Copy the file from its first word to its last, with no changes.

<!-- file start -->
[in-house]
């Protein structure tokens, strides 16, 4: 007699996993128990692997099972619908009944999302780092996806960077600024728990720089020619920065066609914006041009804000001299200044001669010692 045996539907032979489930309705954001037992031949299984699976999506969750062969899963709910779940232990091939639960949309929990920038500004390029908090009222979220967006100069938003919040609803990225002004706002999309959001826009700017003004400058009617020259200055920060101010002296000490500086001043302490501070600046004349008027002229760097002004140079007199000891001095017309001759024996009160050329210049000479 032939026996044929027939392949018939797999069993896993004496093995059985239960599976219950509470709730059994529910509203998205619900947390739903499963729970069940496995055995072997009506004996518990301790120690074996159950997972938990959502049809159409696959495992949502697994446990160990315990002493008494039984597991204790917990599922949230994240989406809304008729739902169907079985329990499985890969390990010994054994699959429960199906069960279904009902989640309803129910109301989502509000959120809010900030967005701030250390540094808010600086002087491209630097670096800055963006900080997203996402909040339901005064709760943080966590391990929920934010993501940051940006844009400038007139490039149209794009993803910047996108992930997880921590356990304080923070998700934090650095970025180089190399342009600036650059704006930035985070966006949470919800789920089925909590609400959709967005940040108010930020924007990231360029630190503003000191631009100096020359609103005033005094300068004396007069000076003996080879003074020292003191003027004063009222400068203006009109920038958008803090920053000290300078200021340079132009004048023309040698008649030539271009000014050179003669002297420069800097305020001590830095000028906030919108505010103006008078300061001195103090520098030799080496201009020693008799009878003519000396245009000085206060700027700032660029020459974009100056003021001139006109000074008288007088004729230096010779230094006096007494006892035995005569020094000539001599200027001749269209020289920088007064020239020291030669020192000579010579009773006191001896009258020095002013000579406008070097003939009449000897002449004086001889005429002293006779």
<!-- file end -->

[in-house]
């Protein structure tokens, strides 16, 4: 007699996993128990692997099972619908009944999302780092996806960077600024728990720089020619920065066609914006041009804000001299200044001669010692 045996539907032979489930309705954001037992031949299984699976999506969750062969899963709910779940232990091939639960949309929990920038500004390029908090009222979220967006100069938003919040609803990225002004706002999309959001826009700017003004400058009617020259200055920060101010002296000490500086001043302490501070600046004349008027002229760097002004140079007199000891001095017309001759024996009160050329210049000479 032939026996044929027939392949018939797999069993896993004496093995059985239960599976219950509470709730059994529910509203998205619900947390739903499963729970069940496995055995072997009506004996518990301790120690074996159950997972938990959502049809159409696959495992949502697994446990160990315990002493008494039984597991204790917990599922949230994240989406809304008729739902169907079985329990499985890969390990010994054994699959429960199906069960279904009902989640309803129910109301989502509000959120809010900030967005701030250390540094808010600086002087491209630097670096800055963006900080997203996402909040339901005064709760943080966590391990929920934010993501940051940006844009400038007139490039149209794009993803910047996108992930997880921590356990304080923070998700934090650095970025180089190399342009600036650059704006930035985070966006949470919800789920089925909590609400959709967005940040108010930020924007990231360029630190503003000191631009100096020359609103005033005094300068004396007069000076003996080879003074020292003191003027004063009222400068203006009109920038958008803090920053000290300078200021340079132009004048023309040698008649030539271009000014050179003669002297420069800097305020001590830095000028906030919108505010103006008078300061001195103090520098030799080496201009020693008799009878003519000396245009000085206060700027700032660029020459974009100056003021001139006109000074008288007088004729230096010779230094006096007494006892035995005569020094000539001599200027001749269209020289920088007064020239020291030669020192000579010579009773006191001896009258020095002013000579406008070097003939009449000897002449004086001889005429002293006779």